On the other hand, my brain has been hardwired to know that Oliver will be here anytime between Christmas and the end of January. And I am okay with that. It is exciting to me, not knowing; letting HIM choose his birthday. Did you know your baby releases a cocktail of hormones when he is ready to arrive? So, literally, your baby CHOOSES his or her birthday when it is best for him or her to arrive. I know most of you moms who just LOVE to give "advice" are itching to finish this post so you can scroll to the bottom and comment on how I "won't know till I am HUGE" and how I will be "begging for someone to get him out" because I am just SO uncomfortable. Well, save your breath, negative Nancys. Because I really, honestly, truly don't give a rats ass. I am well aware that I will be achy and tired and over the whole pregnancy thing, anxious about when he will decide to show himself. That is fine. I have a philosophy about pregnancy, that has seemed to work out really well for me so far. Ready to have your mind blown?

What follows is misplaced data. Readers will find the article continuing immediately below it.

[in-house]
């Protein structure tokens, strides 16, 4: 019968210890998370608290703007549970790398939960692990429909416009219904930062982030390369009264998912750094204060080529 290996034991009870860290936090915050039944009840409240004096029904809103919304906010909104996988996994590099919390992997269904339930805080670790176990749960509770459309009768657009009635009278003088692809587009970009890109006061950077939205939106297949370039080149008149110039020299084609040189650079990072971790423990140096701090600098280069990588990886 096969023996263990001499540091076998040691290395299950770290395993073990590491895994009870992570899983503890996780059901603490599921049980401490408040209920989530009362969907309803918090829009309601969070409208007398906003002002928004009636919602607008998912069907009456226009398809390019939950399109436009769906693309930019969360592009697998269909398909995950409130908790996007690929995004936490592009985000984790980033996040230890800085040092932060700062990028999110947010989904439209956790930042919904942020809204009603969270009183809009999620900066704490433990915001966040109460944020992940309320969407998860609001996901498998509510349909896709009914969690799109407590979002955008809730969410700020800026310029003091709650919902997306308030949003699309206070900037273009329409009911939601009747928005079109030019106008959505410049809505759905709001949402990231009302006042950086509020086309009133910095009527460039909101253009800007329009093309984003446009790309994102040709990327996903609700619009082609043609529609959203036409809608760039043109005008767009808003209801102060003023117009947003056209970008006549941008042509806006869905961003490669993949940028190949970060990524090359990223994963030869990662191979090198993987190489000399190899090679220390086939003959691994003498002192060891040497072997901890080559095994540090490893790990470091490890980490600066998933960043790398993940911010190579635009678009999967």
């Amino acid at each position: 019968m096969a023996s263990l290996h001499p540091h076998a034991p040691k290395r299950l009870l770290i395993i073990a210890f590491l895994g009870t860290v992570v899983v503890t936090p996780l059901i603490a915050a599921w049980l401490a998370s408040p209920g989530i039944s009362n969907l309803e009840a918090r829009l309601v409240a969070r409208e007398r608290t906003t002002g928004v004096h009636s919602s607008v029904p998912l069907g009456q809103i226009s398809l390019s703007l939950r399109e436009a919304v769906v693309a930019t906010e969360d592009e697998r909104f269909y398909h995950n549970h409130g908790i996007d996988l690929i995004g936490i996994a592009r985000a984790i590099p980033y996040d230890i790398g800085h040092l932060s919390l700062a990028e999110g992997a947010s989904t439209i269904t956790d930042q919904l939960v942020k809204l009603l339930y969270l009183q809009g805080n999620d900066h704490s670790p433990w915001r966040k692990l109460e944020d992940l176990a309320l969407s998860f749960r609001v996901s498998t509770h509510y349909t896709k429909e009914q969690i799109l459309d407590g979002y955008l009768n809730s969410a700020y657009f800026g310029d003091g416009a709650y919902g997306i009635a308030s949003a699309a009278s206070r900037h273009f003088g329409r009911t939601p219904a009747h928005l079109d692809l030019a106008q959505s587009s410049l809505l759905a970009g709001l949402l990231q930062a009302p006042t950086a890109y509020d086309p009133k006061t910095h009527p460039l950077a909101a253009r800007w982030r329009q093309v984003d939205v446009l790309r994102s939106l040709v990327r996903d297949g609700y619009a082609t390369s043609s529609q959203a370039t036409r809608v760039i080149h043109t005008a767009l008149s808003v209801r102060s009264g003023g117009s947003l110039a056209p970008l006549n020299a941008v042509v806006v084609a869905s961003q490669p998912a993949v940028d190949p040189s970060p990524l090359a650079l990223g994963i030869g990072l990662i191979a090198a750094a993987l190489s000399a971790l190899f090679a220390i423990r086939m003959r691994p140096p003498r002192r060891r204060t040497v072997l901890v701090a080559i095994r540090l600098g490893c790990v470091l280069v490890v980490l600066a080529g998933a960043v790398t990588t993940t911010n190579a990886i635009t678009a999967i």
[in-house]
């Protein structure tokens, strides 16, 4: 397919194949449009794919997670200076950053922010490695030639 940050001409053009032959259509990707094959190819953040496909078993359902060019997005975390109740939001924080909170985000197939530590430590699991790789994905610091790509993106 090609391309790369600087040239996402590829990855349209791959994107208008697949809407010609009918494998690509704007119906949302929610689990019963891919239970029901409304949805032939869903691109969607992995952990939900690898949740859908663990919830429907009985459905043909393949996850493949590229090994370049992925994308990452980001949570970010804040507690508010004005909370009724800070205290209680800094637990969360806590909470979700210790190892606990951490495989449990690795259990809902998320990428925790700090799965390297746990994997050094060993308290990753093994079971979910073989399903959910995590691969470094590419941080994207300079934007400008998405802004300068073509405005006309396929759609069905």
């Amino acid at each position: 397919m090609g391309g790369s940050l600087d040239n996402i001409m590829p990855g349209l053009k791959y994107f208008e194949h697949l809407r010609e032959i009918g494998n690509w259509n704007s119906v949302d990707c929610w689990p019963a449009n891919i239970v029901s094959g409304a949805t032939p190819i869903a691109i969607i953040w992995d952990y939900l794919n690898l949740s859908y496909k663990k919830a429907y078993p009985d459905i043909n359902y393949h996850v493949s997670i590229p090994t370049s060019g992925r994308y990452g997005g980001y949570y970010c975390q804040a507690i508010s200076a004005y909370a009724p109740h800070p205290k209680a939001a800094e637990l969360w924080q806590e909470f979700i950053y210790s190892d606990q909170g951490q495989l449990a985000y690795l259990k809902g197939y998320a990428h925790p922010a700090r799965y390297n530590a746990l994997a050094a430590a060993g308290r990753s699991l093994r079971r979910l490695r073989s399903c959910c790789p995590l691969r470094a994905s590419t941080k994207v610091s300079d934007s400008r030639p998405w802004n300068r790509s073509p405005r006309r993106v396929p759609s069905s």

I STAY POSITIVE. I don't feel sorry for myself for CREATING LIFE. I know and trust my body to do what it is supposed to do, to nourish my growing baby in my belly until he is strong enough to join the outside world, and then to use my body to nourish him some more as he grows even bigger and stronger. I am just a passenger. I follow my body's cues, and will follow my baby's needs when he arrives. I will say, my aches and pains have been substantially lower than some, because I follow a strict chiropractic regimen, eat healthy, drink tons of water, and take care of myself. It helps a lot. But I honestly believe what has made this experience so enjoyable and so beautiful to me, is the outlook I have.